While foreign students at American colleges and universities are most often singled out for their scientific and cultural contributions, their growing numbers help make them an increasingly important economic force as well, according to a new report from the Institute of International Education. The report, Open Doors 2007, also says that India remained the country that sent the most students to the US in 2006-07.
In the 2006-07 school year, the report found, international students’ net contribution to the US economy was nearly $14.5 billion (Rs56,985 crore)—up a billion dollars from the previous year, the largest annual increase to date.
“These are foreign people buying an American product, and the department of commerce says international education is our fifth largest service export, bigger than medical services,” said Allan E. Goodman, president of the institute, a non-profit organization that promotes international study. “It’s a huge factor in a lot of cities, including New York, where international students contribute about $1.5 billion, more than the Yankees, the Mets, the Rangers, the Knicks, and the Giants combined,” he added, referring to the various sports teams that make the city their home.
The number of foreign students in American institutions of higher education, from community college to graduate school, increased 3% over the previous school year, to 582,984, the report found. This followed three years of declines, and brought the total back to almost exactly the number of students that came to the US for the 2001-02 year, just before the 11 September attacks.
Those enrolling in the US for the first time surged 10% last year, a statistic considered important because those students are likely to study in the US for several years.
With 83,833 students, a 10% increase over the previous year, India remained the place of origin for the highest number of international students in the US. And China remained in second place.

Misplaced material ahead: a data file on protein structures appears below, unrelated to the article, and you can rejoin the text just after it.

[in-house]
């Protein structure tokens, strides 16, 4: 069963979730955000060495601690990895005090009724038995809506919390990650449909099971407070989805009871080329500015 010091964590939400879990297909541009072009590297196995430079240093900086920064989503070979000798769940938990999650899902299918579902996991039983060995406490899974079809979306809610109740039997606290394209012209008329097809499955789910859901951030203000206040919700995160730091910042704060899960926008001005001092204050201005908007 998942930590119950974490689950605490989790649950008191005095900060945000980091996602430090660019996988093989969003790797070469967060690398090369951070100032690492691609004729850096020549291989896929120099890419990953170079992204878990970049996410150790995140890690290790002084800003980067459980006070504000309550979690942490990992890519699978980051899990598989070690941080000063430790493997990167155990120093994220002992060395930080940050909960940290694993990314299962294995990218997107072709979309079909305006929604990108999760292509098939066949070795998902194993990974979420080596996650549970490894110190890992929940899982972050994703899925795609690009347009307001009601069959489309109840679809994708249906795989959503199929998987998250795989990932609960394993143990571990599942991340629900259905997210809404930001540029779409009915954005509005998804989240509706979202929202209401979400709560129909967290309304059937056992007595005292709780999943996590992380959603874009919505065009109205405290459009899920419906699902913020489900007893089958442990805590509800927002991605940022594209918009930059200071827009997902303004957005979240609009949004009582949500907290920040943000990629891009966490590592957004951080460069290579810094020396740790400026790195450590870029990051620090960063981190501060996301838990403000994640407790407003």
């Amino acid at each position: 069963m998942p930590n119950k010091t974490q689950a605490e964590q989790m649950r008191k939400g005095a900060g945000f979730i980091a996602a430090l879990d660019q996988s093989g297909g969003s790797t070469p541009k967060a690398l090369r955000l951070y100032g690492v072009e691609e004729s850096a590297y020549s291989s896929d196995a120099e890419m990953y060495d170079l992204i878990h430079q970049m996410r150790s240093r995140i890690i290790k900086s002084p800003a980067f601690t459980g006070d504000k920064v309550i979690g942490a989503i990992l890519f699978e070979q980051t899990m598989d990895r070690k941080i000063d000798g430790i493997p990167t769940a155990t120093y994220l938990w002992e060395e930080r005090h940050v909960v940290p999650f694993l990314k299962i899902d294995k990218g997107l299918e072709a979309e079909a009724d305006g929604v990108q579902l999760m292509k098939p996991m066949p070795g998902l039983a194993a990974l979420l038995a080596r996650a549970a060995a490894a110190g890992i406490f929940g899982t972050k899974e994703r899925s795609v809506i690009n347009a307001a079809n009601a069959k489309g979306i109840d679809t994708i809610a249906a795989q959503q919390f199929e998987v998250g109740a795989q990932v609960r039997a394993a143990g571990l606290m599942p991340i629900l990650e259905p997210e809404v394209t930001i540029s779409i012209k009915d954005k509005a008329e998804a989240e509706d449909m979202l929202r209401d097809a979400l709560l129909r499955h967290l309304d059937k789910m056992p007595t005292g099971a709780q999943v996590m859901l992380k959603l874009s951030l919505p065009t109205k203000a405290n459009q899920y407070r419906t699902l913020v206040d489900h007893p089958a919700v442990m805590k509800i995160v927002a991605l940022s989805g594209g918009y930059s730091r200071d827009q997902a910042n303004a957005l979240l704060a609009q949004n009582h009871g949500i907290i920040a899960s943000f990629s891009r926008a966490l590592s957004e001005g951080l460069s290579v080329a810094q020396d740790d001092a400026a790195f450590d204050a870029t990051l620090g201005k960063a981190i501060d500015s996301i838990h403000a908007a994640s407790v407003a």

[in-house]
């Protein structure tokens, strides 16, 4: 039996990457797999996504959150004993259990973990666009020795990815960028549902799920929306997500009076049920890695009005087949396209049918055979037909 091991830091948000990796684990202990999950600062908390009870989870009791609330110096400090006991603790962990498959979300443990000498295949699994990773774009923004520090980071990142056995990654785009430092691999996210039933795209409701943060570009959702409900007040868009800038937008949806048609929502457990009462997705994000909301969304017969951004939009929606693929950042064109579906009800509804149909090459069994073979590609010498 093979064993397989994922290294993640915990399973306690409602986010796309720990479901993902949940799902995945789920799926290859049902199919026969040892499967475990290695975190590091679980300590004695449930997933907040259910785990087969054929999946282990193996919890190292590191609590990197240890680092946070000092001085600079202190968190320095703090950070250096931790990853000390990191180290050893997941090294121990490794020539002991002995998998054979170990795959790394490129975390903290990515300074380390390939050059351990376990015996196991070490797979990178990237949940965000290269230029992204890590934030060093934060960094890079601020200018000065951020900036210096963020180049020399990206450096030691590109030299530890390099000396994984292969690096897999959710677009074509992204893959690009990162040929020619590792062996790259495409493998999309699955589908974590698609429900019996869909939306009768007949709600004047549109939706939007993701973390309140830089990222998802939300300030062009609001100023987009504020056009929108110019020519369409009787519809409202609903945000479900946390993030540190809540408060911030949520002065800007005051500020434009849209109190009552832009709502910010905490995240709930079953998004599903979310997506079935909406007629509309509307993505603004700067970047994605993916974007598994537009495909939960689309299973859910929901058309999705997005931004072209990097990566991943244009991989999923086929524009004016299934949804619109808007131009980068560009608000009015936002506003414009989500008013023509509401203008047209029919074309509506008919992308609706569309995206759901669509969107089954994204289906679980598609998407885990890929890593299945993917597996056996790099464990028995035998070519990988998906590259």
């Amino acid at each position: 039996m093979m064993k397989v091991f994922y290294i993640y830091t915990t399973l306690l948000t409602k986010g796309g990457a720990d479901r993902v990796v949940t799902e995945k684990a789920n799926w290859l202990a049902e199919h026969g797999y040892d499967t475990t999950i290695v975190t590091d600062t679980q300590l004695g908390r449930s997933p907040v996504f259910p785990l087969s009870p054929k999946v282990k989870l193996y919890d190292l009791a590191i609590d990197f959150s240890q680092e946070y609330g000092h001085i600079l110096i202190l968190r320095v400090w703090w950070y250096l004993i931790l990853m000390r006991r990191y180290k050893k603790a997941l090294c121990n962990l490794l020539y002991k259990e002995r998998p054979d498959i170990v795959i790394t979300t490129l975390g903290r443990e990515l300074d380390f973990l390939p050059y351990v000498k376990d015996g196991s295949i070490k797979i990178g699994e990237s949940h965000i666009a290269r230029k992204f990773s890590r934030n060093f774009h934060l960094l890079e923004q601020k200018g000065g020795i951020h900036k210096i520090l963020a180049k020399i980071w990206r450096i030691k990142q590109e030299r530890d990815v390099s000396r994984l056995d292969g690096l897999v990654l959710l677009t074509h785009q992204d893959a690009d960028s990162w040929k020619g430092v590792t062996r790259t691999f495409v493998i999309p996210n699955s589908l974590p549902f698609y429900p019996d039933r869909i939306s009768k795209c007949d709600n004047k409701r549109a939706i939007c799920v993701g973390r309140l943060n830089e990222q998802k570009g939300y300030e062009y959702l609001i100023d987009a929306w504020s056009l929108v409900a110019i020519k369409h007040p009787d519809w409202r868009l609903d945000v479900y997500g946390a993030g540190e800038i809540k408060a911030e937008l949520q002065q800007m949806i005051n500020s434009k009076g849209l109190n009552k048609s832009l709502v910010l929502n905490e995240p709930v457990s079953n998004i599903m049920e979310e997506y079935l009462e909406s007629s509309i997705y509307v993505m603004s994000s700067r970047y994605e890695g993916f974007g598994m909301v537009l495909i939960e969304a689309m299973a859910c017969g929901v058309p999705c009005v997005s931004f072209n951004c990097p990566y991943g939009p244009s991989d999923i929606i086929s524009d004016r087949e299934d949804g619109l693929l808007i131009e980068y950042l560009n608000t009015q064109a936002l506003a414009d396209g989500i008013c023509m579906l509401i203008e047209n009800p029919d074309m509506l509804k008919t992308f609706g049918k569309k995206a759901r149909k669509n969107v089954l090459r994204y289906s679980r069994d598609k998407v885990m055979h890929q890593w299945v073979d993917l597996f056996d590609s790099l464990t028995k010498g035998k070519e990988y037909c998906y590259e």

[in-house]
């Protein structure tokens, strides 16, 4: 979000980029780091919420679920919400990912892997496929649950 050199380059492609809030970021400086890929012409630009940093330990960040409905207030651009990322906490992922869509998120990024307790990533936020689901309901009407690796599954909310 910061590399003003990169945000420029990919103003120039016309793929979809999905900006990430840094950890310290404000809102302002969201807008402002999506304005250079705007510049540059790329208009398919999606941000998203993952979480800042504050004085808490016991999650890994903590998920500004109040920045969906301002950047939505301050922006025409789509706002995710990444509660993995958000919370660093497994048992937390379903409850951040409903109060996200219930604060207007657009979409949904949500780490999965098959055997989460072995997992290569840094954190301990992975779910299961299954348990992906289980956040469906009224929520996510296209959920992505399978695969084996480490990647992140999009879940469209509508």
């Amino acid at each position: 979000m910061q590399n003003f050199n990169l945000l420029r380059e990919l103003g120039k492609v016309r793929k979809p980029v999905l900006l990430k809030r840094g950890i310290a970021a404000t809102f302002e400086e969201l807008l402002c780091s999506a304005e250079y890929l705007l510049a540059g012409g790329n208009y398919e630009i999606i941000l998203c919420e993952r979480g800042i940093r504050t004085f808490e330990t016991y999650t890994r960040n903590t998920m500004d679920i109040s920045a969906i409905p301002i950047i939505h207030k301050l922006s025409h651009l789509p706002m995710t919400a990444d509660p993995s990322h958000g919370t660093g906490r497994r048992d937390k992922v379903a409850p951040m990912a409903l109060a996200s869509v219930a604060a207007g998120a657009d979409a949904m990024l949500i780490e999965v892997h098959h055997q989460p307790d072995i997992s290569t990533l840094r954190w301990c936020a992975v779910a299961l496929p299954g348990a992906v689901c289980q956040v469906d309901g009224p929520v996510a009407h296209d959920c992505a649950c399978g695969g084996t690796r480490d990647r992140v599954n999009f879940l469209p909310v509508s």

For several years, these two countries sent the most students here, together accounting for more than a quarter of last year’s international students. Most experts expect the numbers to continue to grow. “Next to water, the biggest shortage in the world today is probably higher education,” said Goodman, adding that only the US could absorb the demand.
Overall, foreign students spent more than $20 billion in 2006-07, about half on tuition and fees and half on living expenses.
The report estimated that $14.5 billion came from the students’ home countries, mostly from personal and family sources. According to the report, which was largely financed by the state department and is being officially released Tuesday, fewer than a third got their primary funding from US sources.
The economic contributions grew so quickly last year because of tuition increases, Goodman said, and because more foreign students were in expensive certificate programmes that offer few scholarships.
The economic impact of the international students was provided by Nafsa: Association of International Educators, based on the institute’s international student data, and made part of the report.
Saudi Arabia sent more than twice as many students here in 2006-07 as it did the previous year; the number of Japanese students declined 9%.
The University of Southern California and Columbia University had the most foreign students last year, with New York University in third place.
Graduate students are half the international enrolment, but in the last six years, community college students have generally been the fastest growing segment.
The most popular fields of study for international students in the US in 2006-07 were business and management (preferred by 18% of students), engineering (15%), physical and life sciences (9%), social sciences (8%), mathematics and computer science (8%), and fine and applied arts (5%).
Seema Hakhu Kachru of PTI contributed to this story from Houston.
©2007/THE NEW YORK TIMES